The HP CEO Scandal: The HP Board Was Engulfed in Fear

Last Updated Aug 10, 2010 2:33 PM EDT

When the HP (HPQ) board fired CEO Mark Hurd last week, it acted on the advice of a PR firm to deliberately make things public rather let them leak out, as the New York Times reported today. Yesterday, the Times had a story about an email it received from Larry Ellison in which the Oracle (ORCL) CEO defended his friend Hurd.

There's more of a connection between the two stories than the publication in which they appeared. In two tales are the twin sides of a core weakness that has infiltrated many corporations: fear. HP's board was afraid of what would happen if they stuck by Hurd and afraid of what would happen if they didn't. Making fear-based decisions is a wide-spread problem in many corporations. The consequence for HP was strategy that is unbalanced, flinching, and ineffective.

The views of both public relations firm APCO and Ellison neatly define the common bounds of corporate thinking when faced with a crisis. The PR experts told HP to release all the information, lest news of the sexual harassment charges find its way out and cause an even bigger stir:
According to a person briefed on the presentation, the representative from the APCO public relations firm even wrote a mock sensational newspaper article to demonstrate what would happen if news leaked. The specialist said the company would be better served by full disclosure, even though an investigation had produced no evidence of sexual misconduct.H.P.'s board, according to the person briefed on the presentation, took this advice, disclosing the unsupported accusations against Mr. Hurd. The company said Friday that Mr. Hurd had falsified his expense reports and that because it was enforcing the same code of ethics it would apply to any employee, he resigned.
Ellison provided the counter fear: that the company would suffer without Hurd at the helm, and that it couldn't afford for him to go:
"The H.P. board just made the worst personnel decision since the idiots on the Apple board fired Steve Jobs many years ago," Mr. Ellison wrote. "That decision nearly destroyed Apple and would have if Steve hadn't come back and saved them."
...
"In losing Mark Hurd, the H.P. board failed to act in the best interest of H.P.'s employees, shareholders, customers and partners," Mr. Ellison wrote. "The H.P. board admits that it fully investigated the sexual harassment claims against Mark and found them to be utterly false."
And so HP's board sat between two dreads: bad publicity, and a resulting drop in stock price, or bad performance, and a resulting drop in stock price. Reportedly, HP's board initially was split 6 to 4 over whether to make the story public.

Fear as the primary motivation in corporations is nothing new. In early May, I noted how much of Apple's success with the iPad was the willingness to fail. It fills the hallways of corporations and often becomes the only thing that anyone responds to. Let me find a way to save my my project, my budget, my job.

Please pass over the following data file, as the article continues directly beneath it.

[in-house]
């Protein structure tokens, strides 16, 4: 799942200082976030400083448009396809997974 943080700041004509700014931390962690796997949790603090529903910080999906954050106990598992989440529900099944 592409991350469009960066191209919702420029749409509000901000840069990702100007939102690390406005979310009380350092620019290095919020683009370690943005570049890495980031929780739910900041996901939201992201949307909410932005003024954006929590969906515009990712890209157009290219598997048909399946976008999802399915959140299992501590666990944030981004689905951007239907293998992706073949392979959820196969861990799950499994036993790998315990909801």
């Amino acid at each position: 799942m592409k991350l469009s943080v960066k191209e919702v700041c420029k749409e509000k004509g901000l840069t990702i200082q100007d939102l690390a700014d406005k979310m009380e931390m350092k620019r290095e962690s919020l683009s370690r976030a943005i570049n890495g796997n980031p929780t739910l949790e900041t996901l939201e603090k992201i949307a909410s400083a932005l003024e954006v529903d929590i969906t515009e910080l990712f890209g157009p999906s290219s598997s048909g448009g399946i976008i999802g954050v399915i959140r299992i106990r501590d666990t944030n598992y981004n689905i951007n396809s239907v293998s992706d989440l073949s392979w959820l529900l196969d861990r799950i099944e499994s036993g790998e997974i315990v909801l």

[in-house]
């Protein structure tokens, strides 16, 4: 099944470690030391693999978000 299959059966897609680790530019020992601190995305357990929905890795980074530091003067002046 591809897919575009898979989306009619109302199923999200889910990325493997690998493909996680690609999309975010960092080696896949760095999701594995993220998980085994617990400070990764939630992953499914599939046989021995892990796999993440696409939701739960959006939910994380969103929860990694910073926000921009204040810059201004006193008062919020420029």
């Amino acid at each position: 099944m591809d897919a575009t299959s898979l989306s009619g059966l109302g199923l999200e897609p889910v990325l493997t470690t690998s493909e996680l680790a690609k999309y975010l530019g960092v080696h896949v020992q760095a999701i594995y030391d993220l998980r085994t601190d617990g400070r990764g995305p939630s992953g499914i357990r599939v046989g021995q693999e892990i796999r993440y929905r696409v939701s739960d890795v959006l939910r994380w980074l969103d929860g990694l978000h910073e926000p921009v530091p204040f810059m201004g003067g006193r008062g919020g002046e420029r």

Fear is a powerful motivation, and it can be positive when it helps inform otherwise risky behavior. However, when fear is the primary driving force, the results are catastrophe. During his first inaugural address in the storm of the Great Depression, President Franklin Delano Roosevelt told the American public that fear was its biggest enemy:
I am certain that my fellow Americans expect that on my induction into the Presidency I will address them with a candor and a decision which the present situation of our people impel. This is preeminently the time to speak the truth, the whole truth, frankly and boldly. Nor need we shrink from honestly facing conditions in our country today. This great Nation will endure as it has endured, will revive and will prosper. So, first of all, let me assert my firm belief that the only thing we have to fear is fear itself--nameless, unreasoning, unjustified terror which paralyzes needed efforts to convert retreat into advance.
How many businesses have lost markets, failed to realize their potential, allowed the unfit to remain, sent talent packing, all because of fear?

Perhaps HP has a culture of fear. That could explain why, over the years, the board has failed to curb a number of egregious actions and tendencies. What would happen if they came down hard on a CEO's extravagance or poor judgment?

Fear alone is debilitating. It's time for all levels of executives to respect problems, but not to make every decision based on avoiding the worst that can happen. It might bring some measure of financial success, at least once a corporation is large enough, but it never sees the big win and never leads to greatness.

Related: Image: RGBStock.com user dyet, CC 2.0.
  • Erik Sherman On Twitter»

    Erik Sherman is a widely published writer and editor who also does select ghosting and corporate work. The views expressed in this column belong to Sherman and do not represent the views of CBS Interactive. Follow him on Twitter at @ErikSherman or on Facebook.

Comments